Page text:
Cities across Europe are signing the Green Digital Charter which commits them to a wide range of activities towards green digital progress. The three core commitments are: running 5 large scale pilot projects, reducing their ICT carbon footprint by 30% and cooperating with other signatories.
This Toolkit helps interested cities to build on the experiences of others. Find out about sharing activities and tools to improve your green performance. Find out more information here.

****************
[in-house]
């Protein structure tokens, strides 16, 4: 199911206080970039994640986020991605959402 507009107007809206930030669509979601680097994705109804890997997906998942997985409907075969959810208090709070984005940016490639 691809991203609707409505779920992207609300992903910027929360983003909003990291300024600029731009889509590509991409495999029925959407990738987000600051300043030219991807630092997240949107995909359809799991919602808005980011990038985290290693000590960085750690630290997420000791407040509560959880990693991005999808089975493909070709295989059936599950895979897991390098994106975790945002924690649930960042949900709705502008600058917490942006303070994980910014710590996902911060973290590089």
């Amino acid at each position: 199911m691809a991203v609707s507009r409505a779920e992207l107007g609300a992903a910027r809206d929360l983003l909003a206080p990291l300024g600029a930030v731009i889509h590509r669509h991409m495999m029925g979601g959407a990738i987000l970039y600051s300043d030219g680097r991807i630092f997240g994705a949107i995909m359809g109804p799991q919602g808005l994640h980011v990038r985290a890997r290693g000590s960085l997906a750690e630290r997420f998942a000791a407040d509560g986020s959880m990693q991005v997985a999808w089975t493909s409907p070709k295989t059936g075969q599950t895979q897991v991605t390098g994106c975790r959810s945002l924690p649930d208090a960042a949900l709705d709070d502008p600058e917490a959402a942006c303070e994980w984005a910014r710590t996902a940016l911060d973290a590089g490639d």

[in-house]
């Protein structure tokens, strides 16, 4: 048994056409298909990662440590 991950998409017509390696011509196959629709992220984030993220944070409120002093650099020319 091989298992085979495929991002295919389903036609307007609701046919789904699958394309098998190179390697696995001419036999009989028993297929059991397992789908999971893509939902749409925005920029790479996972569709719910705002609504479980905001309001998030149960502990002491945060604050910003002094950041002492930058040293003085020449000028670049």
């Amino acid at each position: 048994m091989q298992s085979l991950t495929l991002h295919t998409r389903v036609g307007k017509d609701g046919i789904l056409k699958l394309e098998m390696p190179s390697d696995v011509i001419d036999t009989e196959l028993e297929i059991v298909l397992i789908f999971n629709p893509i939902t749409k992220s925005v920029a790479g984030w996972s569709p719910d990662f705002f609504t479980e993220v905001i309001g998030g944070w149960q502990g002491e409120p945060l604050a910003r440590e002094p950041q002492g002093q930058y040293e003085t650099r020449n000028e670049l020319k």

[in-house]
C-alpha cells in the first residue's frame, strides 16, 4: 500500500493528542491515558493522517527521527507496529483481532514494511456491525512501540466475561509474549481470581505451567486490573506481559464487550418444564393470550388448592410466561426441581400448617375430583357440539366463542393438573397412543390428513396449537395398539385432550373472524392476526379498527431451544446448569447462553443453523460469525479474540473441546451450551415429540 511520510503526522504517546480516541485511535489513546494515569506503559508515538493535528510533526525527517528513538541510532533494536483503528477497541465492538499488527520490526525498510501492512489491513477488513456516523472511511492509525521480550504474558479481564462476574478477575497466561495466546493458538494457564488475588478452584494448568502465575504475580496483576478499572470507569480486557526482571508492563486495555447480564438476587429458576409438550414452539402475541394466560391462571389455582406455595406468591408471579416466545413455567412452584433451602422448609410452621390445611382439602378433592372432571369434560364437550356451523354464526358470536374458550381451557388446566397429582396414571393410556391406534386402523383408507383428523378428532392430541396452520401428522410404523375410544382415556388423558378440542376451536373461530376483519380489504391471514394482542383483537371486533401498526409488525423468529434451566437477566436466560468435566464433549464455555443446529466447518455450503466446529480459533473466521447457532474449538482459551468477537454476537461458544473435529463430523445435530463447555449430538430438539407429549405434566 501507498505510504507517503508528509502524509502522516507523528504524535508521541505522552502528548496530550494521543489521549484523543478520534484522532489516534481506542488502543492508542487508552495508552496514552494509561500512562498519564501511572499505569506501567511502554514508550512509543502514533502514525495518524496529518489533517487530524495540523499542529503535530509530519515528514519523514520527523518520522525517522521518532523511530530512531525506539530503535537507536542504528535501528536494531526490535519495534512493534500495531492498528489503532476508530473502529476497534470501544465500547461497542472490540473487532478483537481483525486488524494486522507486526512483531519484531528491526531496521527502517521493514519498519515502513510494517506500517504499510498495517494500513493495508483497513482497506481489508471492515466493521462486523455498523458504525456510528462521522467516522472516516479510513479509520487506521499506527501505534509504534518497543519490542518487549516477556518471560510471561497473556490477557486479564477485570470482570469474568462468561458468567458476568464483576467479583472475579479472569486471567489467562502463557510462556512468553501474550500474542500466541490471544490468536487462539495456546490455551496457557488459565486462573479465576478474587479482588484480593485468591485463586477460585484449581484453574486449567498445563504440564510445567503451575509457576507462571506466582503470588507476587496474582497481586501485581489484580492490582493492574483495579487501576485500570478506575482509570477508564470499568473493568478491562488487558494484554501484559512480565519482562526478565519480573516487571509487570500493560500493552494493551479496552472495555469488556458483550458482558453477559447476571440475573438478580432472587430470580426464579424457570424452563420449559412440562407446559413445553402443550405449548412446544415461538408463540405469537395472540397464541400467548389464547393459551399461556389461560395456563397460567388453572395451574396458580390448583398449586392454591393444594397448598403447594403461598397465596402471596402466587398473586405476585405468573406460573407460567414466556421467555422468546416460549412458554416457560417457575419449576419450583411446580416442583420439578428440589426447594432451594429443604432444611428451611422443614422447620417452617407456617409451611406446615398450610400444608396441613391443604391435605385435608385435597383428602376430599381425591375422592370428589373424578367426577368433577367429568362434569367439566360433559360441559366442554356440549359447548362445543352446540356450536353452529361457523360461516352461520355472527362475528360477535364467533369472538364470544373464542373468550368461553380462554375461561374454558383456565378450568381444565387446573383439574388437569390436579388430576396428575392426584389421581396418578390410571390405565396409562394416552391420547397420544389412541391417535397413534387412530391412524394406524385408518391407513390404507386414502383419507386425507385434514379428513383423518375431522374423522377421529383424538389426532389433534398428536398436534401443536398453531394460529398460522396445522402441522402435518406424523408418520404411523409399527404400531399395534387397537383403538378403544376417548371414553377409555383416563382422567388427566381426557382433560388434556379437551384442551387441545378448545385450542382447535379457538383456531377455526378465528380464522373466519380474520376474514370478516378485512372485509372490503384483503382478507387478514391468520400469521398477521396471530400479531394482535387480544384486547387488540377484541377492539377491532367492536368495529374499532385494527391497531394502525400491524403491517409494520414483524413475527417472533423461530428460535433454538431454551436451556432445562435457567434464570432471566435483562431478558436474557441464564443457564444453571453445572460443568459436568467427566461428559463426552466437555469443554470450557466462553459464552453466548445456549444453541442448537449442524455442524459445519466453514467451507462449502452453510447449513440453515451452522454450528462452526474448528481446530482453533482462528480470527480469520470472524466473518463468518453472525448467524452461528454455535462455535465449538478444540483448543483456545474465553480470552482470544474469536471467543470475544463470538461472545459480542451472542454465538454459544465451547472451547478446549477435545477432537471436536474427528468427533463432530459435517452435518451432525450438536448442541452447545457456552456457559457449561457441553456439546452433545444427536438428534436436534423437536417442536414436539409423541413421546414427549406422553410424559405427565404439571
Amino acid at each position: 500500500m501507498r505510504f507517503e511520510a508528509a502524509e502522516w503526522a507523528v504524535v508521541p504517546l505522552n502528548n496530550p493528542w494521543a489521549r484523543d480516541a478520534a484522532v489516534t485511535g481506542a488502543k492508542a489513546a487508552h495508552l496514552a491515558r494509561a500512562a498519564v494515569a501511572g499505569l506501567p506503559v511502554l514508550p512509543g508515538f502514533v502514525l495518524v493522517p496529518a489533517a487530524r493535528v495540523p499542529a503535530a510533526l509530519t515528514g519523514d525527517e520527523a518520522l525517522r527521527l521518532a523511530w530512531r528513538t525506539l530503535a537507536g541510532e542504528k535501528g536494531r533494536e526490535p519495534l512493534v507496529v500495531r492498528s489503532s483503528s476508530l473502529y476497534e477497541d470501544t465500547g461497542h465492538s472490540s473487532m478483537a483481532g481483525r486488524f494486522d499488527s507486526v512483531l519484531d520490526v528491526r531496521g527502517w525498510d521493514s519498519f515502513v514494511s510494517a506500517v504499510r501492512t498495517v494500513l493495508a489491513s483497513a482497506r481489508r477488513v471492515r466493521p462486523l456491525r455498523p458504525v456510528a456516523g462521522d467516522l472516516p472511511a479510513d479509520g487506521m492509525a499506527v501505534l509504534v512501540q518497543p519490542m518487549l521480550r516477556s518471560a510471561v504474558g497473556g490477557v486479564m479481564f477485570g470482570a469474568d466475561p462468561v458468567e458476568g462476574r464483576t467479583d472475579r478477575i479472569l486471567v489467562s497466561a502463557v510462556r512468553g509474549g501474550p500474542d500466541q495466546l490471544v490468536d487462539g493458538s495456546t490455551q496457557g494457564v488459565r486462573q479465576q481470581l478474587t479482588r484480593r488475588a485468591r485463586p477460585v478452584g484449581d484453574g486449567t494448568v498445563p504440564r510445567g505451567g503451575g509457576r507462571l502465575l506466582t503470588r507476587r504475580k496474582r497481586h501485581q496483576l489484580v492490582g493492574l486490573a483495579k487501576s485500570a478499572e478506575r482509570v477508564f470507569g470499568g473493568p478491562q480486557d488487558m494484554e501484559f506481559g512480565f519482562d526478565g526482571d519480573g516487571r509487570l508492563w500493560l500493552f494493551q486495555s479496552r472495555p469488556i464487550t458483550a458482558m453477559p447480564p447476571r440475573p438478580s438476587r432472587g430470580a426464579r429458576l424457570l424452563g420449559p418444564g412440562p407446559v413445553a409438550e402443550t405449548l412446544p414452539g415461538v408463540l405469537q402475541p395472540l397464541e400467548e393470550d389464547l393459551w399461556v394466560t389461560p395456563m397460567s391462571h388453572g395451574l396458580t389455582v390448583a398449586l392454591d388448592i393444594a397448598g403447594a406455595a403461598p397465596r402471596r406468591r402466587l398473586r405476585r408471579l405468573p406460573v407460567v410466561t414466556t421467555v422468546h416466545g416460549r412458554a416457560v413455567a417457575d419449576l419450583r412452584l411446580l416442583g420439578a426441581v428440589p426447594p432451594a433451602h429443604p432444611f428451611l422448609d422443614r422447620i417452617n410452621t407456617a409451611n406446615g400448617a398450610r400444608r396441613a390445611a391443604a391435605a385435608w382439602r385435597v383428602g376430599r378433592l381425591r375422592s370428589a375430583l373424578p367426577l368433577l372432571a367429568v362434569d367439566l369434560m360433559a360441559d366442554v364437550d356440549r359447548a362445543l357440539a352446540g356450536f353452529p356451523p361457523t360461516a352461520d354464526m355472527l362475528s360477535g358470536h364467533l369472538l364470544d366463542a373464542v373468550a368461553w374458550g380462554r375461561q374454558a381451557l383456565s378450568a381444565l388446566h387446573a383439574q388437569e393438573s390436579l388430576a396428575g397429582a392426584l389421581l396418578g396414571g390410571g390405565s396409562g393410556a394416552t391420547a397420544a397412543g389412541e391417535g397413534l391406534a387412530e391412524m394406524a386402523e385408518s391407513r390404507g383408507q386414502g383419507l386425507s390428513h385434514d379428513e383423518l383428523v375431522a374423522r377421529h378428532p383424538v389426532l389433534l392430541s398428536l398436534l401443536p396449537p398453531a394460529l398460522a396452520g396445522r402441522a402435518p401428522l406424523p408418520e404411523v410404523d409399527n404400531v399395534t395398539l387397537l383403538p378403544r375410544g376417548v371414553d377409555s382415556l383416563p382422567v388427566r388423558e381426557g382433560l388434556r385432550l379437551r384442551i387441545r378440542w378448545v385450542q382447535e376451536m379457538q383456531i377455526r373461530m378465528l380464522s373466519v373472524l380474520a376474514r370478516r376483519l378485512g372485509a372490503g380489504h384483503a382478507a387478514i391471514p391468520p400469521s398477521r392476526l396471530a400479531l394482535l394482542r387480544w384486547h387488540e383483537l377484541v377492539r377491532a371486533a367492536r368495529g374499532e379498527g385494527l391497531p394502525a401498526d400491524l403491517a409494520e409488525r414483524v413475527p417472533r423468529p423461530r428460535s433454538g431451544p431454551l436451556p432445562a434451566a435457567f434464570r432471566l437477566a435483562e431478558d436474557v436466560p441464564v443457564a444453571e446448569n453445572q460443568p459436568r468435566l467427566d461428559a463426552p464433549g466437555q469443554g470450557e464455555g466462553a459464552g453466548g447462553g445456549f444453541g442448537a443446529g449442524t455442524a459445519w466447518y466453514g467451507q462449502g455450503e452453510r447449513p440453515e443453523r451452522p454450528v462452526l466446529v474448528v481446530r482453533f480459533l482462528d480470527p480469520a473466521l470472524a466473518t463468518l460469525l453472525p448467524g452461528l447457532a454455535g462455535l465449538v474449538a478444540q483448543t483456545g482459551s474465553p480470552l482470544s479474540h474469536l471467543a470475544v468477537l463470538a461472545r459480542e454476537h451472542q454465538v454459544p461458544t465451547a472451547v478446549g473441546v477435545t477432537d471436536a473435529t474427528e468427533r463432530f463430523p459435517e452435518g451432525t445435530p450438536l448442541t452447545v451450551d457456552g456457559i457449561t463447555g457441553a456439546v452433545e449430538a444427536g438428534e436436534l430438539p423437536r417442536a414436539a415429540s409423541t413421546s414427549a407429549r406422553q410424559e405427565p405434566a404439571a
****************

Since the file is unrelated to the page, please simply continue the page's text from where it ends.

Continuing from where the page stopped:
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INTRODUCTION The EasyARP application is a tool for measuring the uptime of IP based ICT equipment. EasyARP has been developed by the City of Linköping to be used when running NiCE project ICT Footprint Tool, and it is free for anyone to use. HOW IT WORKS EasyARP is run as a service on a server and is configured through a client. It is designed to be run in batches of typically 24 hours (time is configurable). When running a batch it uses the SNMP protocol to read the ARP table from a specified switch, once every 30 minutes. The result is stored in an internal database (MS Access format). At the end of each batch EasyArp resolves all the collected IP addresses through the DNS and creates an output text file. The text file includes the IP address, the MAC address, the DNS name and a counter which is the number of times that each equipment has been identified (during the batch). The text file is then manually imported and analyzed in a spreadsheet program. By using the DNS names it is possible to group equipment into different categories (computers, printers, servers and so on) and the counter tells us how many hours each equipment has been switched on during the batch. All IP-based equipment can be monitored in this way but it is not possible to distinguish between different models of equipment that share the same naming convention. Equipment that changes IP addresses during the batch, i.e. portable computers that are moved from one network segment to another, will only be registered with the latest IP address used. The summarized value for this kind of equipment will therefore usually be a little bit lower and not be 100 % accurate. It is also necessary to know of equipment that is in sleep mode, updates the ARP table or not. If they do it has to be taken into account when running the analysis. Since EasyARP doesn’t utilize traditional probing with PING to every unit, EasyArp does not inflict any performance issues on the network and has no delays. To use EasyARP in a proper manner a few pre-conditions has to be fulfilled: • There must be a core network switch that holds an ARP table for the entire network. Otherwise only parts of the network can be measured at a time • The internal update frequency of the ARP table must be shorter than 30 minutes in the network switch • There must be a standardized way of naming ICT equipment (in DNS). Otherwise it will be hard to group and identify categories of ICT equipment like computers, printers, servers and so on.